.............................Fly Fishing Yellowstone National Park


I am calling this series Yellowstone Journals and Additional Information. It is a collection of a
rambling mixture of experiences on the streams with some notes, tips and additional
information thrown in. Some of this comes from my video tape logs (record of video shot)
and  notes made on my daily note books.

Gibbon River - Part 6

Yesterday I discussed the way I like to fish the meadow sections of the Gibbon.
Today I will touch on fishing the other sections of the river or the faster water
areas of the stream. Again, I am excluding the area above the Virginia Meadows
because we have not fished there.

All in all, you want find many large trout in the fast water sections of the Gibbon.
What you will find is a lot of them. Most of them are ten to twelve inches with
some reaching fourteen inches. Every once in a while you may get a larger one,
especially if you are fishing water close to the meadow areas. Some of these
fast water areas are called canyon sections. That makes them sound real
difficult to access but that is not really the case. You can get to just about all of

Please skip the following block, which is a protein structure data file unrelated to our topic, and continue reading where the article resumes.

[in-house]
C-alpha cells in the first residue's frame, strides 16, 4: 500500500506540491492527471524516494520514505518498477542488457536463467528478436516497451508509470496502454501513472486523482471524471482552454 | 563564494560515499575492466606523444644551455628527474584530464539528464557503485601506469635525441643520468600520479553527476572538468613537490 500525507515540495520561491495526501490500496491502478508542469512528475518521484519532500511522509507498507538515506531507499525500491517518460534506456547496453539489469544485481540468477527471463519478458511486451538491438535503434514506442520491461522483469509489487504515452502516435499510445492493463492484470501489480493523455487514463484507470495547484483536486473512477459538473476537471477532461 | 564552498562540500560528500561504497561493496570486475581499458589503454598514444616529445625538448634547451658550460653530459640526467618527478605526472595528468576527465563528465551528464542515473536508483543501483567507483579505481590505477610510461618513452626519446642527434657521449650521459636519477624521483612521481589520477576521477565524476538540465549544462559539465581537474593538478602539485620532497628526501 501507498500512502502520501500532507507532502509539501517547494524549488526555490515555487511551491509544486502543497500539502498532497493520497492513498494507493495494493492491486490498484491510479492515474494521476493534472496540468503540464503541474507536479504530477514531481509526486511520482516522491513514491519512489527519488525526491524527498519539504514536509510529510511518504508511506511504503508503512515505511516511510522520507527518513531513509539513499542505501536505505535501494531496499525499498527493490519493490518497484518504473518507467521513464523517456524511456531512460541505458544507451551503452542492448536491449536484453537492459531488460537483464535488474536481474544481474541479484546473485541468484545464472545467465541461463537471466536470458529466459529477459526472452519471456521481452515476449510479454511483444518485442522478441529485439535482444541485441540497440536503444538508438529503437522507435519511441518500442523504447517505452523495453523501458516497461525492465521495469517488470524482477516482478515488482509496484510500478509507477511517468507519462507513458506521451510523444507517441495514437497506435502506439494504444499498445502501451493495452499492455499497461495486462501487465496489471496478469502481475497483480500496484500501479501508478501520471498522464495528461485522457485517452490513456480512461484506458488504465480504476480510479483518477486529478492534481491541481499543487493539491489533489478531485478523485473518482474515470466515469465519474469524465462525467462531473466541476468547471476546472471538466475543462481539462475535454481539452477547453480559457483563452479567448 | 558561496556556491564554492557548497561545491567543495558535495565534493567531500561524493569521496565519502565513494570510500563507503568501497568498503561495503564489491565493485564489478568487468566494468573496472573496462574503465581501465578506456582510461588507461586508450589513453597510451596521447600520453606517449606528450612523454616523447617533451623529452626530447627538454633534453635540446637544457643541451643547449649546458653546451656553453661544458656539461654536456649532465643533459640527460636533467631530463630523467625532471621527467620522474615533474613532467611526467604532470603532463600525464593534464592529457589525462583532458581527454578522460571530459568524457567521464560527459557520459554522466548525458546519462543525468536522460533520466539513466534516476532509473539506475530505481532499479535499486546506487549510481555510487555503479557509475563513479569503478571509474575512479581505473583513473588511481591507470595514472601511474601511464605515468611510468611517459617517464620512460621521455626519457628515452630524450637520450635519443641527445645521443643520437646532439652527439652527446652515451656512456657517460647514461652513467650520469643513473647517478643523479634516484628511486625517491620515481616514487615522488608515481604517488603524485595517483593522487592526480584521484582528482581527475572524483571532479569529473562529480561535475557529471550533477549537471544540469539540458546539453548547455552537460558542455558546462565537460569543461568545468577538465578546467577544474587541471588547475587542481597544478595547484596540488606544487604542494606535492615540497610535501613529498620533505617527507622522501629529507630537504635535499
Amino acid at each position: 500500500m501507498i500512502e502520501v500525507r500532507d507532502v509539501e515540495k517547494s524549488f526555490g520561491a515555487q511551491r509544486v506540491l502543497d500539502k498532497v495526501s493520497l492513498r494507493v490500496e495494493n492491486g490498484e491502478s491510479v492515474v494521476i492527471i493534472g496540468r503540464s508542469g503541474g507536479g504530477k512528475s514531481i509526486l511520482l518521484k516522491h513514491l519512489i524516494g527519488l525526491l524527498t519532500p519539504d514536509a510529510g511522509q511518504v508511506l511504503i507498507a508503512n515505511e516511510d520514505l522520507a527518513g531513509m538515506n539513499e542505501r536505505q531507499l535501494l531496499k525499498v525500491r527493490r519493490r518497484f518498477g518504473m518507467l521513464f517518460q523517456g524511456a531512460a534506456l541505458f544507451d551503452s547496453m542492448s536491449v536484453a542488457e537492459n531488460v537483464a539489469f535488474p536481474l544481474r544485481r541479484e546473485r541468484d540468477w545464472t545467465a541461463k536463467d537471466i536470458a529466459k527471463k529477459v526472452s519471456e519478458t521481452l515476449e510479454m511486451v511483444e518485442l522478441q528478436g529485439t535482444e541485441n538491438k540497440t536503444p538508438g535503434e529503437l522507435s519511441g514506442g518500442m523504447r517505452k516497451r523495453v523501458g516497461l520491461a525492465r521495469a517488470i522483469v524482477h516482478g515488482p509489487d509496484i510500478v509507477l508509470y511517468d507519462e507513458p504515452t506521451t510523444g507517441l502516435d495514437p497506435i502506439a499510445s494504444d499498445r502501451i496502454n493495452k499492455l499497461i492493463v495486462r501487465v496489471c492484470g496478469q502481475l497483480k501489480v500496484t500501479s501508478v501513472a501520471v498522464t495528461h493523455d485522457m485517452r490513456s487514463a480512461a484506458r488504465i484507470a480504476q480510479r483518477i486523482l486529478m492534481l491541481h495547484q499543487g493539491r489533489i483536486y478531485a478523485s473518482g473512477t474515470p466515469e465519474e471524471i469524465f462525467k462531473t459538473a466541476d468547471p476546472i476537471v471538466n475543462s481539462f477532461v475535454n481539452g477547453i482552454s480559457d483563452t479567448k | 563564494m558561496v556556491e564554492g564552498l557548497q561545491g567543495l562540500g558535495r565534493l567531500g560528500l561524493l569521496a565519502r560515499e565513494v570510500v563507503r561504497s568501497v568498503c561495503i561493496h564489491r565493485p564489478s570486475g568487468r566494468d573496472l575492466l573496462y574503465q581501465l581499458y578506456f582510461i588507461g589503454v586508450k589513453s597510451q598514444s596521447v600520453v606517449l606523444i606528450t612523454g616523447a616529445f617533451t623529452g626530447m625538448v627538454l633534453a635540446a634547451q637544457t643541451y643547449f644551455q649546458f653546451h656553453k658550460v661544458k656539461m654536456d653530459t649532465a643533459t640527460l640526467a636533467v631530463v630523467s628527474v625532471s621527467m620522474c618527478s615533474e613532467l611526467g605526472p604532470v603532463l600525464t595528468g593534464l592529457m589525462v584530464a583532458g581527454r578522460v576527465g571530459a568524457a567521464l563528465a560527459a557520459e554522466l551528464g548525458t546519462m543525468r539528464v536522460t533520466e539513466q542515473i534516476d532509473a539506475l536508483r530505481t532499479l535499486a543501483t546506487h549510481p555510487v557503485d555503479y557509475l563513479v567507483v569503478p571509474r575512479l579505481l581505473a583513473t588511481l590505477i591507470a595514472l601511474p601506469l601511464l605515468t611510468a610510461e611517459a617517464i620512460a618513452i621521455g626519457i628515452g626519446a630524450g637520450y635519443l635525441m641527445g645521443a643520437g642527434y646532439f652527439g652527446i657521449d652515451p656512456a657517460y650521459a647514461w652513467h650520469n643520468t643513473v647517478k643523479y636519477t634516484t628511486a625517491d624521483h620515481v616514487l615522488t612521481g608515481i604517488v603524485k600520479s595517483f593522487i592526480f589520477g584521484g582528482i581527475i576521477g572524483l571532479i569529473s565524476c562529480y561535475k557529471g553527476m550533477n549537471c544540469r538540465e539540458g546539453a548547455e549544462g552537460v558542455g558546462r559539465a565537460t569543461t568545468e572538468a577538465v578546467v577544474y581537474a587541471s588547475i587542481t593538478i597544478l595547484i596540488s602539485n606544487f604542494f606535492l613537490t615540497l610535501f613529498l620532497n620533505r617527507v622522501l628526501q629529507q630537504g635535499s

the water fairly easily. There is a mile long section of fast water that separates
Elk Park from the Gibbon Meadows. There is a seven mile section of what is
called canyon water from Gibbon Meadows to the lower meadows near its
confluence with the Firehole River.

There is brown trout in the fast sections below Gibbon Meadows to the falls.
Below the falls you will find a mixture of rainbow and brown trout. The browns
are good about taking dry flies. You don't necessarily have to fish nymphs to
catch them although that is certainly a good way. When the vegetation in the
river gets high or maybe I should say later in the season when the water gets
low, fishing a nymph can be a problem. You will have to sight fish the clear
areas of the stream to keep from hanging the weeds and grass.

I always fish the stream in an upstream direction. There are a few exceptions.
There are some pools in the river and when trout are feeding on caddisflies and
other insects in the pools from the middle to the tail ends of them, I sometimes
use a down and across presentation. The idea in fishing upstream in the pocket
water is to make a lot of short cast. I rarely cast over twenty-twenty five feet.
Many times they are far shorter. You will be fishing for trout that are not
necessarily showing their presence with rises. You will see some, of course, and
when you do you should fish for the trout that are feeding, but most of the time
you will be searching for them. Now you don't want to place your fly any and
every where in the stream. Concentrate on the current seams, the tail ends of
the pools, the ends of the long runs and riffles. Place your fly in the bubbles on
the surface. Where ever you see them, it is the most likely place aquatic insects
would also be drifting downstream.

Copyright 2009 James Marsh
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